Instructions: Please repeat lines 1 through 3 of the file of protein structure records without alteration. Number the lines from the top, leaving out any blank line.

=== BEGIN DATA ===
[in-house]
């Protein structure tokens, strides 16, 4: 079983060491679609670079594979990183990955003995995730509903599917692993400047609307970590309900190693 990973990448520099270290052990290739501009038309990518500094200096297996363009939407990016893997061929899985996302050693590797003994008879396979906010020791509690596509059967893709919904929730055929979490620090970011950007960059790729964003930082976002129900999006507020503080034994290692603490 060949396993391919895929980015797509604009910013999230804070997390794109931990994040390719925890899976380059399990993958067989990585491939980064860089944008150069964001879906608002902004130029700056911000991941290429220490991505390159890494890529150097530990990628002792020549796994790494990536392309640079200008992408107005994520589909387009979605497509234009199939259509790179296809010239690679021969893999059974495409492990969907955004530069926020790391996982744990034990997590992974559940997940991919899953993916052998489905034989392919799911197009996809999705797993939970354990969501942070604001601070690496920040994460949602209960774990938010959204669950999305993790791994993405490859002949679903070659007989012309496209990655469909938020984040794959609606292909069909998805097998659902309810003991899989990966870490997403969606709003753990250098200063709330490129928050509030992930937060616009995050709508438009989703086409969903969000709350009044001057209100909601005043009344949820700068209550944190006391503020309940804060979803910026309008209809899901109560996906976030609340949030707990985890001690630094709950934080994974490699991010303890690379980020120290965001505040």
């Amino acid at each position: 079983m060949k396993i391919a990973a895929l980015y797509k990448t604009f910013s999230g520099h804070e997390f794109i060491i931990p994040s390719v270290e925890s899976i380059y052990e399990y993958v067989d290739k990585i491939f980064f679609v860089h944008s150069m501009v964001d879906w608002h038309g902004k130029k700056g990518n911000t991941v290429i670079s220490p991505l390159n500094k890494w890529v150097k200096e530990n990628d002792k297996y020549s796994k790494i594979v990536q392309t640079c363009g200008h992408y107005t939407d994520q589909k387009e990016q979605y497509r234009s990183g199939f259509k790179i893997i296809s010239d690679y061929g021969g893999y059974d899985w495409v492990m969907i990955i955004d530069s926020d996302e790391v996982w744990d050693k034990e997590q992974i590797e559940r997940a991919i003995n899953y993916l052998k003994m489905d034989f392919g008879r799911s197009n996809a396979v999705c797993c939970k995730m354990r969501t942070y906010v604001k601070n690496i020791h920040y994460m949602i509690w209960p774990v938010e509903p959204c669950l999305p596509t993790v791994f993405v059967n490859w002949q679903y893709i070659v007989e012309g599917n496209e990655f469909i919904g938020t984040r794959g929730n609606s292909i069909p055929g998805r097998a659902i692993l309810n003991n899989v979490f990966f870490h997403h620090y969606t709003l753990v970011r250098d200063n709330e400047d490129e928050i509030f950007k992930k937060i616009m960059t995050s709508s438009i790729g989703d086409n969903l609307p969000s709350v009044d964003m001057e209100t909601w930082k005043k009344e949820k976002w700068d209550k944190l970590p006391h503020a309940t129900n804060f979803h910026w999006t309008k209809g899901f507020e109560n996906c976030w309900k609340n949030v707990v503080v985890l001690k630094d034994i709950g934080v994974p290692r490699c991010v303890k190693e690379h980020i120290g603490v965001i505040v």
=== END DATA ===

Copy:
[in-house]
């Protein structure tokens, strides 16, 4: 079983060491679609670079594979990183990955003995995730509903599917692993400047609307970590309900190693 990973990448520099270290052990290739501009038309990518500094200096297996363009939407990016893997061929899985996302050693590797003994008879396979906010020791509690596509059967893709919904929730055929979490620090970011950007960059790729964003930082976002129900999006507020503080034994290692603490 060949396993391919895929980015797509604009910013999230804070997390794109931990994040390719925890899976380059399990993958067989990585491939980064860089944008150069964001879906608002902004130029700056911000991941290429220490991505390159890494890529150097530990990628002792020549796994790494990536392309640079200008992408107005994520589909387009979605497509234009199939259509790179296809010239690679021969893999059974495409492990969907955004530069926020790391996982744990034990997590992974559940997940991919899953993916052998489905034989392919799911197009996809999705797993939970354990969501942070604001601070690496920040994460949602209960774990938010959204669950999305993790791994993405490859002949679903070659007989012309496209990655469909938020984040794959609606292909069909998805097998659902309810003991899989990966870490997403969606709003753990250098200063709330490129928050509030992930937060616009995050709508438009989703086409969903969000709350009044001057209100909601005043009344949820700068209550944190006391503020309940804060979803910026309008209809899901109560996906976030609340949030707990985890001690630094709950934080994974490699991010303890690379980020120290965001505040």
């Amino acid at each position: 079983m060949k396993i391919a990973a895929l980015y797509k990448t604009f910013s999230g520099h804070e997390f794109i060491i931990p994040s390719v270290e925890s899976i380059y052990e399990y993958v067989d290739k990585i491939f980064f679609v860089h944008s150069m501009v964001d879906w608002h038309g902004k130029k700056g990518n911000t991941v290429i670079s220490p991505l390159n500094k890494w890529v150097k200096e530990n990628d002792k297996y020549s796994k790494i594979v990536q392309t640079c363009g200008h992408y107005t939407d994520q589909k387009e990016q979605y497509r234009s990183g199939f259509k790179i893997i296809s010239d690679y061929g021969g893999y059974d899985w495409v492990m969907i990955i955004d530069s926020d996302e790391v996982w744990d050693k034990e997590q992974i590797e559940r997940a991919i003995n899953y993916l052998k003994m489905d034989f392919g008879r799911s197009n996809a396979v999705c797993c939970k995730m354990r969501t942070y906010v604001k601070n690496i020791h920040y994460m949602i509690w209960p774990v938010e509903p959204c669950l999305p596509t993790v791994f993405v059967n490859w002949q679903y893709i070659v007989e012309g599917n496209e990655f469909i919904g938020t984040r794959g929730n609606s292909i069909p055929g998805r097998a659902i692993l309810n003991n899989v979490f990966f870490h997403h620090y969606t709003l753990v970011r250098d200063n709330e400047d490129e928050i509030f950007k992930k937060i616009m960059t995050s709508s438009i790729g989703d086409n969903l609307p969000s709350v009044d964003m001057e209100t909601w930082k005043k009344e949820k976002w700068d209550k944190l970590p006391h503020a309940t129900n804060f979803h910026w999006t309008k209809g899901f507020e109560n996906c976030w309900k609340n949030v707990v503080v985890l001690k630094d034994i709950g934080v994974p290692r490699c991010v303890k190693e690379h980020i120290g603490v965001i505040v």